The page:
These measures all have one goal: the truth about the war crimes in Gaza should not be heard, further resistance among students should be contained and a political discussion about the necessary conclusions from the protests should be prevented.

Against this backdrop, it is sheer mockery when the university management now declares in a letter dated June 11 that it wants to return to “peaceful and respectful discourse.” In the letter, university management calls for, among other things, a “study of definitions of antisemitism as well as a critical examination of social science theories to which an affinity for antisemitic patterns is attributed.” In plain language, this means that lecturers who deal critically with Zionism and the genocide of the Palestinians in their courses or writing are to be defamed as antisemites and subjected to attacks.

In its letter, the university management uses clichés such as an “in-depth academic debate” on the Middle East and “multi-perspective analyses.” However, its authoritarian approach to opponents of the war and dissenting opinions on the Gaza genocide proves that it wants to bring the HU ideologically into line with the government and enforce full support for Israel and its war policy in the Gaza Strip.

While anyone who speaks out against the Israeli genocide is defamed as an antisemite, right-wing extremist professors such as Jörg Baberowski have been politically and financially supported for years. The HU history professor not only trivialises the Holocaust, but also legitimises authoritarian methods of rule.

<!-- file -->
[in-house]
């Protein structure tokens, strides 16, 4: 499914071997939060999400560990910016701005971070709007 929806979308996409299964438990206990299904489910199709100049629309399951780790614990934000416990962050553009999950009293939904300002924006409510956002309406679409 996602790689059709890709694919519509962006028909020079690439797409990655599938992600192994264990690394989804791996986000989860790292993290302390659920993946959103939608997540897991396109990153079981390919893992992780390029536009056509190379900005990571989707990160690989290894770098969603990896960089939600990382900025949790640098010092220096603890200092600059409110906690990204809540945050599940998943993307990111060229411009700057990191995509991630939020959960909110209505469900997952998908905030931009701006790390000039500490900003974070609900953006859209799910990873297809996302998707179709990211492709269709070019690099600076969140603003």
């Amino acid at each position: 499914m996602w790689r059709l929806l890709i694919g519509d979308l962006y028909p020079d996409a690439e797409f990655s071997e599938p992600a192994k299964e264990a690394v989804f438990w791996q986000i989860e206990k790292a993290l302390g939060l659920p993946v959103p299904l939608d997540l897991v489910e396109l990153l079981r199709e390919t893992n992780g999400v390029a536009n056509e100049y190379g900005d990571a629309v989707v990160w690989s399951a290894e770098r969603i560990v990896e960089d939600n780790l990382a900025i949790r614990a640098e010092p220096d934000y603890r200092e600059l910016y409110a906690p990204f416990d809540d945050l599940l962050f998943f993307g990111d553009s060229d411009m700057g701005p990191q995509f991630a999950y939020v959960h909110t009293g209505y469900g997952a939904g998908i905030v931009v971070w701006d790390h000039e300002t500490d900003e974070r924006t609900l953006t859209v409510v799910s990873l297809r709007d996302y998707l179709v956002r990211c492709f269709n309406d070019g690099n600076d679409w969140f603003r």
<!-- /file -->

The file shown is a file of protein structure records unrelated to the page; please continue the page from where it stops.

In 2018, he wanted to set up a radical right-wing think tank for dictatorship research at the HU to investigate “dictatorships as alternative [social] orders.” Only the protests of the IYSSE and other students were able to stop the establishment of this “dictatorship centre.” Despite this, Baberowski has received plenty of research funding and political backing from the Ministry of Education. His ideas of an authoritarian state are now being put into practice.

In February 2020, Baberowski even tore down IYSSE election posters with his own hands and hit one of our StuPa representatives when he caught him doing so. University management then fully backed Baberowski and did not even decide on a complaint to the supervisory board. This effectively gave right-wing forces on campus a free pass to tear down IYSSE posters and attack its members. Last year, Ukrainian nationalists sabotaged our StuPa election campaign with the full backing of the university.

This year, the IYSSE’s election campaign is being attacked and censored again. Our posters were systematically and extensively torn down and destroyed by political opponents and university employees. Members of the IYSSE have documented this in the last few days and found several perpetrators tearing down the posters. The IYSSE called on the HU management in writing to “condemn these anti-democratic interventions in the election campaign and to take measures to stop them.” However, the university administration remains silent and thus backs the attacks.

The sabotage and censorship on campus is not an expression of the strength of the university administration and the federal government, but of their fear of growing resistance among students and workers. The European elections have once again shown how much hatred there is in the population for the parties of the coalition government and their policies of escalating war and social cuts.

The IYSSE are running in the StuPa elections on June 18-19 to fight among students for a socialist and international movement against war and capitalism. We will not allow socialists and opponents of war to be suppressed and will not be intimidated by the measures taken by the university.

We therefore call on all students: Protest against the authoritarian police regime at Humboldt University! Defend freedom of expression, freedom of assembly and academic freedom! Come to our next event in large numbers and elect the IYSSE (List 2) to the student parliament!